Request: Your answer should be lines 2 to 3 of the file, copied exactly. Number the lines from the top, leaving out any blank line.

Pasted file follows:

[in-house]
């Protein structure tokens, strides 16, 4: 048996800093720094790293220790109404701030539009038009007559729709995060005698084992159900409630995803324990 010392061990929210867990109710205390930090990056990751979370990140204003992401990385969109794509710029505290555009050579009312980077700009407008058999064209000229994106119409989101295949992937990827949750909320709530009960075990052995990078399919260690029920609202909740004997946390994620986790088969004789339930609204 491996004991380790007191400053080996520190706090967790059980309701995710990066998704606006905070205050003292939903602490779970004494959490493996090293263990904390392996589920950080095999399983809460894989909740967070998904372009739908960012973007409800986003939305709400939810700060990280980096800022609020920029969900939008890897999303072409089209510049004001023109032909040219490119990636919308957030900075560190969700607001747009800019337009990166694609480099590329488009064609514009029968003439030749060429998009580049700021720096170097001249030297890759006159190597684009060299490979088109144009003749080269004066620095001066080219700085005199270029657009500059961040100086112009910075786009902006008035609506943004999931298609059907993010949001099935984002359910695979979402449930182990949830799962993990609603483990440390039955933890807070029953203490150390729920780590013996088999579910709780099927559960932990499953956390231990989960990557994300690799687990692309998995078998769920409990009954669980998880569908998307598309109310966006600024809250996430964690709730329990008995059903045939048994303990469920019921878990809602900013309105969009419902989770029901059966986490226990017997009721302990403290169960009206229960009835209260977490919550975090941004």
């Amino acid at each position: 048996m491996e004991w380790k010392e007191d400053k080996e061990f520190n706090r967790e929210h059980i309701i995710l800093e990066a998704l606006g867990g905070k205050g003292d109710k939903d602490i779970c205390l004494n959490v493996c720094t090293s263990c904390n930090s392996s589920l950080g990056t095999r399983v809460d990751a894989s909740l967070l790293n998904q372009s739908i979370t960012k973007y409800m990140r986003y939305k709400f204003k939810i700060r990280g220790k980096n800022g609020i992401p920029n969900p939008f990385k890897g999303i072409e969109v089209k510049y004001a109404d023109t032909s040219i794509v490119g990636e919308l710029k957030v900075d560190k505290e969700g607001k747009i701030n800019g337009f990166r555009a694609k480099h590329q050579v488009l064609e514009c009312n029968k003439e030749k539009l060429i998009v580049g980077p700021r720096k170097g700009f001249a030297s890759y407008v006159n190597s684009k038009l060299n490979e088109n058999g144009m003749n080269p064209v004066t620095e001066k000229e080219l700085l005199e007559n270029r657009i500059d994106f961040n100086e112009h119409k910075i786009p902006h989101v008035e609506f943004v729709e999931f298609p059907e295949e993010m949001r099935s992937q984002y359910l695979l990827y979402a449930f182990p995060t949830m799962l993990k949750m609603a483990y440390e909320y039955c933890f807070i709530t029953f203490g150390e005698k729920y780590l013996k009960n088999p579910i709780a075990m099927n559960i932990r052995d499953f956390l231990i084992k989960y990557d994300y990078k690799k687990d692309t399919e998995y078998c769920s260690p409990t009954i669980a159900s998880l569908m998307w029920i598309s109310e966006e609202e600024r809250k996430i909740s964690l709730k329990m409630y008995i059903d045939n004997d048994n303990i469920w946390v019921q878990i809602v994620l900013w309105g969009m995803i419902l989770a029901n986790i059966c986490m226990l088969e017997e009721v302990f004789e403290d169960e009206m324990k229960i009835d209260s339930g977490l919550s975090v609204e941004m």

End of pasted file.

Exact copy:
């Protein structure tokens, strides 16, 4: 048996800093720094790293220790109404701030539009038009007559729709995060005698084992159900409630995803324990 010392061990929210867990109710205390930090990056990751979370990140204003992401990385969109794509710029505290555009050579009312980077700009407008058999064209000229994106119409989101295949992937990827949750909320709530009960075990052995990078399919260690029920609202909740004997946390994620986790088969004789339930609204 491996004991380790007191400053080996520190706090967790059980309701995710990066998704606006905070205050003292939903602490779970004494959490493996090293263990904390392996589920950080095999399983809460894989909740967070998904372009739908960012973007409800986003939305709400939810700060990280980096800022609020920029969900939008890897999303072409089209510049004001023109032909040219490119990636919308957030900075560190969700607001747009800019337009990166694609480099590329488009064609514009029968003439030749060429998009580049700021720096170097001249030297890759006159190597684009060299490979088109144009003749080269004066620095001066080219700085005199270029657009500059961040100086112009910075786009902006008035609506943004999931298609059907993010949001099935984002359910695979979402449930182990949830799962993990609603483990440390039955933890807070029953203490150390729920780590013996088999579910709780099927559960932990499953956390231990989960990557994300690799687990692309998995078998769920409990009954669980998880569908998307598309109310966006600024809250996430964690709730329990008995059903045939048994303990469920019921878990809602900013309105969009419902989770029901059966986490226990017997009721302990403290169960009206229960009835209260977490919550975090941004």
């Amino acid at each position: 048996m491996e004991w380790k010392e007191d400053k080996e061990f520190n706090r967790e929210h059980i309701i995710l800093e990066a998704l606006g867990g905070k205050g003292d109710k939903d602490i779970c205390l004494n959490v493996c720094t090293s263990c904390n930090s392996s589920l950080g990056t095999r399983v809460d990751a894989s909740l967070l790293n998904q372009s739908i979370t960012k973007y409800m990140r986003y939305k709400f204003k939810i700060r990280g220790k980096n800022g609020i992401p920029n969900p939008f990385k890897g999303i072409e969109v089209k510049y004001a109404d023109t032909s040219i794509v490119g990636e919308l710029k957030v900075d560190k505290e969700g607001k747009i701030n800019g337009f990166r555009a694609k480099h590329q050579v488009l064609e514009c009312n029968k003439e030749k539009l060429i998009v580049g980077p700021r720096k170097g700009f001249a030297s890759y407008v006159n190597s684009k038009l060299n490979e088109n058999g144009m003749n080269p064209v004066t620095e001066k000229e080219l700085l005199e007559n270029r657009i500059d994106f961040n100086e112009h119409k910075i786009p902006h989101v008035e609506f943004v729709e999931f298609p059907e295949e993010m949001r099935s992937q984002y359910l695979l990827y979402a449930f182990p995060t949830m799962l993990k949750m609603a483990y440390e909320y039955c933890f807070i709530t029953f203490g150390e005698k729920y780590l013996k009960n088999p579910i709780a075990m099927n559960i932990r052995d499953f956390l231990i084992k989960y990557d994300y990078k690799k687990d692309t399919e998995y078998c769920s260690p409990t009954i669980a159900s998880l569908m998307w029920i598309s109310e966006e609202e600024r809250k996430i909740s964690l709730k329990m409630y008995i059903d045939n004997d048994n303990i469920w946390v019921q878990i809602v994620l900013w309105g969009m995803i419902l989770a029901n986790i059966c986490m226990l088969e017997e009721v302990f004789e403290d169960e009206m324990k229960i009835d209260s339930g977490l919550s975090v609204e941004m």